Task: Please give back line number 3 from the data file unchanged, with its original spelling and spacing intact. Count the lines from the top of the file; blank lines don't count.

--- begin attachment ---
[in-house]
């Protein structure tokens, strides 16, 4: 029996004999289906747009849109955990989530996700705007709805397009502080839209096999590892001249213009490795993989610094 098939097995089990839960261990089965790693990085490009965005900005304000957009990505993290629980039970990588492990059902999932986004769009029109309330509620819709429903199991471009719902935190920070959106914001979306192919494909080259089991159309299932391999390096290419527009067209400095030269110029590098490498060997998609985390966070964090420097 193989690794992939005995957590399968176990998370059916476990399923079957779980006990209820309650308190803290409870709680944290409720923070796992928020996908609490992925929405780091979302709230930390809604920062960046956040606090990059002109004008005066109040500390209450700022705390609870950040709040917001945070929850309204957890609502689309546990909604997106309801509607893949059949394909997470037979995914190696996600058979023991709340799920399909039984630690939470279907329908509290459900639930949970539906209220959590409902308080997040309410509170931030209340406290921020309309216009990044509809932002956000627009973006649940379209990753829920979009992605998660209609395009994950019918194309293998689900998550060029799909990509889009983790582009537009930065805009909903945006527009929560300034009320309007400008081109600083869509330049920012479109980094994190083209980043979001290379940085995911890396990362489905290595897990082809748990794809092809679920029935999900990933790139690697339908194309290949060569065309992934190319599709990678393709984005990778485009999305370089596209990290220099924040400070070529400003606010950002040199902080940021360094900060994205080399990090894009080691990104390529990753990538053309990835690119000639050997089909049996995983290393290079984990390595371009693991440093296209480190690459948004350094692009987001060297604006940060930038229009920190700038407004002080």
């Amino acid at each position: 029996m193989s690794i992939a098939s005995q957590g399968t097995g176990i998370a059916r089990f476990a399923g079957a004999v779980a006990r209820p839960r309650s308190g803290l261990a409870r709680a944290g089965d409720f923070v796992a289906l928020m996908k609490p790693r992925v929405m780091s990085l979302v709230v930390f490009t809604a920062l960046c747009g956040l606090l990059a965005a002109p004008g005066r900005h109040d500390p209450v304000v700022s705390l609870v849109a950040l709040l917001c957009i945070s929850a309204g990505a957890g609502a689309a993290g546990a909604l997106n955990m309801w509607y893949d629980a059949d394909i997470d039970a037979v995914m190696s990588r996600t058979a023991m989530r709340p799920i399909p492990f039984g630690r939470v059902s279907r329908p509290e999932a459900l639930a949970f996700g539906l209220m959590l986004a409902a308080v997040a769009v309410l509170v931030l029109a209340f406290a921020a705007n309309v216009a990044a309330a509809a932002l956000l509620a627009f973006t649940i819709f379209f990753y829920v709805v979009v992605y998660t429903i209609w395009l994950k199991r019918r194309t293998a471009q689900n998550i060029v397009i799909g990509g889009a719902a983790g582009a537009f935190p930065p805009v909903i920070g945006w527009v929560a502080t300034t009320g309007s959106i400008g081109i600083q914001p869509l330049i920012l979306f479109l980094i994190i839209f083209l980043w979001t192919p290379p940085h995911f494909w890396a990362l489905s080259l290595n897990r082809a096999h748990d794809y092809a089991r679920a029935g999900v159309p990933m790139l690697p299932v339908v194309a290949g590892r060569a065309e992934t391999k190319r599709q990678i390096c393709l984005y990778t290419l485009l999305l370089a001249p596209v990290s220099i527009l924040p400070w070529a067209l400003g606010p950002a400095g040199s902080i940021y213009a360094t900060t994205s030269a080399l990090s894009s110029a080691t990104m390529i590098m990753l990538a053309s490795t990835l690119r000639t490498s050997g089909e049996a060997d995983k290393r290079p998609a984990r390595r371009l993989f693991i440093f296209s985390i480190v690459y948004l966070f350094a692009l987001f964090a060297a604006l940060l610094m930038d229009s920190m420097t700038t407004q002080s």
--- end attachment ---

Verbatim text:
């Amino acid at each position: 029996m193989s690794i992939a098939s005995q957590g399968t097995g176990i998370a059916r089990f476990a399923g079957a004999v779980a006990r209820p839960r309650s308190g803290l261990a409870r709680a944290g089965d409720f923070v796992a289906l928020m996908k609490p790693r992925v929405m780091s990085l979302v709230v930390f490009t809604a920062l960046c747009g956040l606090l990059a965005a002109p004008g005066r900005h109040d500390p209450v304000v700022s705390l609870v849109a950040l709040l917001c957009i945070s929850a309204g990505a957890g609502a689309a993290g546990a909604l997106n955990m309801w509607y893949d629980a059949d394909i997470d039970a037979v995914m190696s990588r996600t058979a023991m989530r709340p799920i399909p492990f039984g630690r939470v059902s279907r329908p509290e999932a459900l639930a949970f996700g539906l209220m959590l986004a409902a308080v997040a769009v309410l509170v931030l029109a209340f406290a921020a705007n309309v216009a990044a309330a509809a932002l956000l509620a627009f973006t649940i819709f379209f990753y829920v709805v979009v992605y998660t429903i209609w395009l994950k199991r019918r194309t293998a471009q689900n998550i060029v397009i799909g990509g889009a719902a983790g582009a537009f935190p930065p805009v909903i920070g945006w527009v929560a502080t300034t009320g309007s959106i400008g081109i600083q914001p869509l330049i920012l979306f479109l980094i994190i839209f083209l980043w979001t192919p290379p940085h995911f494909w890396a990362l489905s080259l290595n897990r082809a096999h748990d794809y092809a089991r679920a029935g999900v159309p990933m790139l690697p299932v339908v194309a290949g590892r060569a065309e992934t391999k190319r599709q990678i390096c393709l984005y990778t290419l485009l999305l370089a001249p596209v990290s220099i527009l924040p400070w070529a067209l400003g606010p950002a400095g040199s902080i940021y213009a360094t900060t994205s030269a080399l990090s894009s110029a080691t990104m390529i590098m990753l990538a053309s490795t990835l690119r000639t490498s050997g089909e049996a060997d995983k290393r290079p998609a984990r390595r371009l993989f693991i440093f296209s985390i480190v690459y948004l966070f350094a692009l987001f964090a060297a604006l940060l610094m930038d229009s920190m420097t700038t407004q002080s």